Republican presidential hopeful Donald Trump speaks after arriving at the airport for a visit to the U.S. Mexico border in Laredo, Texas, Thursday, July 23, 2015.
Photo by LM Otero/AP

When Trump’s anti-immigrant fear-mongering crosses a line


That Donald Trump and his operation want to create public fear of immigrants is not in dispute. What needs to be considered is how far the president and his team are prepared to go in pursuit of this goal.

We know, for example, about the Trump administration’s Victims of Immigration Crime Engagement (VOICE) office, which includes a hotline Americans can call if they’re a victim of a specific kind of crime: those perpetrated by undocumented immigrants. We also know how dangerously ridiculous the VOICE initiative has been.

Last week, as the Washington Post  noted, these efforts took an additional step when the Director of Surrogate & Coalitions Outreach for the Office of Communications at the White House sent an email to reporters. The message described itself as an “Immigration Crime Stories Round Up,” purporting to show evidence of immigrants committing crimes.

One of the crimes listed in the “round-up” was an incident in Maryland “that is not clearly connected to immigrants.”

But to fully appreciate the depravity behind Trump World’s ugly campaign, it’s worth reflecting Border Patrol Agent Rogelio Martinez, who died in November in what appeared to be an accident. As Dana Milbank explained, Trump and his allies saw Martinez’s death as “an opportunity to whip up anti-immigrant fervor.”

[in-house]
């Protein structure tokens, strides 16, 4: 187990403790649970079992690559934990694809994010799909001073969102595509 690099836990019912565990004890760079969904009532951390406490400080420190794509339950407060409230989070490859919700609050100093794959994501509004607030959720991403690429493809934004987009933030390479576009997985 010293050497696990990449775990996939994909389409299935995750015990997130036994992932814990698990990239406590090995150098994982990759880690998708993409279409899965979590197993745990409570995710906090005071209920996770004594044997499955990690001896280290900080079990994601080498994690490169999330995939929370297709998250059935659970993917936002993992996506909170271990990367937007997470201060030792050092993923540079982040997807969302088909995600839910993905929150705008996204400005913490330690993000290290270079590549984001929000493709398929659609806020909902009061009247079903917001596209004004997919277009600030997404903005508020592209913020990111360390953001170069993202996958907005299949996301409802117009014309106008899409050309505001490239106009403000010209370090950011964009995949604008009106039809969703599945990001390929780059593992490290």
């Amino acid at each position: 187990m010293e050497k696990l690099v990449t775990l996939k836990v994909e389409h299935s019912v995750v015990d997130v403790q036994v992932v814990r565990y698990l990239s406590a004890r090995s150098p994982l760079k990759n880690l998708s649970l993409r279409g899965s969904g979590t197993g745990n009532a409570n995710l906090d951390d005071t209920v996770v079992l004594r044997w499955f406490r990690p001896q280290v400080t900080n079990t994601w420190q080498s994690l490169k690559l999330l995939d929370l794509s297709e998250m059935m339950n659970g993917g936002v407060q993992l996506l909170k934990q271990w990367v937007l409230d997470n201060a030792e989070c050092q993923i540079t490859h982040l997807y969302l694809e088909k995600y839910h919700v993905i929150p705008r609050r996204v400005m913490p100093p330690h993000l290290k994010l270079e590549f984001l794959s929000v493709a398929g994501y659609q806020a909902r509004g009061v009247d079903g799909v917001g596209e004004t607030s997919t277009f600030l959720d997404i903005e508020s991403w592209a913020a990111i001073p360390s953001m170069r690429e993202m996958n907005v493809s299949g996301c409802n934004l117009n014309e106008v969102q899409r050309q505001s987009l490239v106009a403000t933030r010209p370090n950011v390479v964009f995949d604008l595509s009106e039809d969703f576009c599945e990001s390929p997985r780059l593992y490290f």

The public-relations push started at a November cabinet meeting, when Trump argued for the cameras that “we lost a Border Patrol officer just yesterday, and another one was brutally beaten and badly, badly hurt…. We’re going to have the wall.” A tweet soon followed.

Other Republicans joined in. Fox News told its viewers that the border patrol agent was “brutally murdered,” “ambushed by illegal immigrants,” and attacked “in the most gruesome possible way.”

We now know the evidence doesn’t support these claims. From Milbank’s piece:

The FBI swung into action, mobilizing 37 field offices, and this week it announced its findings. Although the investigation “has not conclusively determined” what happened, “none of the more than 650 interviews completed, locations searched, or evidence collected and analyzed have produced evidence that would support the existence of a scuffle, altercation, or attack on November 18, 2017.”

Compared with the original allegations, the findings got little attention. There was no corrective tweet from Trump or the others and no retraction by Fox News, which buried the FBI’s findings with brief mention.

The relevant facts weren’t part of the Republicans’ agenda, so in classic drive-by fashion, the anti-immigration campaign simply moved on, hoping people heard the allegations, but not the evidence.

No good can come of this.

Over the summer, the president declared, “When I make a statement, I like to be correct. I want the facts… Before I make a statement, I need the facts.” More recently, White House Press Secretary Sarah Huckabee Sanders told reporters Trump “believes in making sure that information is accurate before pushing it out as fact.”


Donald Trump

When Trump's anti-immigrant fear-mongering crosses a line